Assault on Maha doctors: Bombay high court asks for CCTV footage to probe attacks
Expressing displeasure over the attacks on doctors at civic and government hospitals, the Bombay high court on Thursday directed the state government to submit CCTV footage of the assaults at Thane Civil Hospital and the government hospital in Dhulemumbai Updated: Apr 06, 2017 23:50 IST
Expressing displeasure over the attacks on doctors at civic and government hospitals, the Bombay high court on Thursday directed the state government to submit CCTV footage of the assaults at Thane Civil Hospital and the government hospital in Dhule.
These assaults had prompted resident doctors to go on a state-wide strike.
The court asked for the CCTV footage and the statements that the police recorded in connection with the assaults to understand why the doctors were attacked. The court said that “something like this does not happen suddenly”.
“We want to see who provoked whom, what was the real reason that prompted people to assault doctors . Even with security guards in place, how do such incidents take place?” the court asked after additional government pleader Milind More informed it that 332 security guards appointed under the newly-created Maharashtra State Security Corporation were posted at government hospitals in Mumbai.
More said that the recruitment was an ongoing process and more guards were recruited and posted at the city hospitals even on Thursday.
“It appears that the hospital management is not serious about the safety of doctors,” the court said after the pleader highlighted the attack at Thane Civil Hospital last week, where 14 people assaulted the on-duty doctors. The other incident took place at Dhule Civil Hospital, where Dr Rohan Mhamunkar was beaten up by a mob. He suffered an orbital fracture, which resulted in a temporary vision loss.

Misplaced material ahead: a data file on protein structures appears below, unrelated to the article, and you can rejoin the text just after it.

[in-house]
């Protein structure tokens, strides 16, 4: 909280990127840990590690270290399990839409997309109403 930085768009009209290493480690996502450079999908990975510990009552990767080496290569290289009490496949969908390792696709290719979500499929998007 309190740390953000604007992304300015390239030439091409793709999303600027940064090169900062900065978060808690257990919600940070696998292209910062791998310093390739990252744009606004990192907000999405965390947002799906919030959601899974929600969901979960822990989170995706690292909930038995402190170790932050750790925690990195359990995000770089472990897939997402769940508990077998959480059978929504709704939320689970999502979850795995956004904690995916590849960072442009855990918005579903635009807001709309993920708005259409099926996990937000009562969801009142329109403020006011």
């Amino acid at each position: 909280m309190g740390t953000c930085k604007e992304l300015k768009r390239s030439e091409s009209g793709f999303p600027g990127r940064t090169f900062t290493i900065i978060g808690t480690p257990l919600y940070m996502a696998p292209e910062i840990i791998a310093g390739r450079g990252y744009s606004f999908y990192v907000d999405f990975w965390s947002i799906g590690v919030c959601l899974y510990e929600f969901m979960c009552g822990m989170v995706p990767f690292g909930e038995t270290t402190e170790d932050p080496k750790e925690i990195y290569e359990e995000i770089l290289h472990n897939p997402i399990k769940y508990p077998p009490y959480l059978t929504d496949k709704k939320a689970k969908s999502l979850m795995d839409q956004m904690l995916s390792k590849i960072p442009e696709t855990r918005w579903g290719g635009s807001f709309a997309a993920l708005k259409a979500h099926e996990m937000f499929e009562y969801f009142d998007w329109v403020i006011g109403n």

The court also directed the state government, the Brihanmumbai Municipal Corporation and the Maharashtra Association of Resident Doctors (MARD) to prepare hospital-wise reports on their requirements, so that they can be addressed. Apart from security aspects, the court directed them to focus on improving the living conditions of resident doctors and the problems faced by them at work.
The high court was hearing a public interest litigation filed by RTI activist Afak Mandviya, who said that repeated strikes by resident doctors leave patients across the state in a jeopardy. He has also sought action against the erring doctors under provisions of the Maharashtra Essential Services Maintenance Act, 2011.
Earlier, the state government had informed the court that it will post 1,100 armed guards of the Maharashtra State Security Corporation to protect doctors at government and civic hospitals across the state. The first batch of 500 guards was to be deployed by April 1, and the remaining by April 31. But, as of Thursday, only 332 guards had been deployed at the city’s hospitals.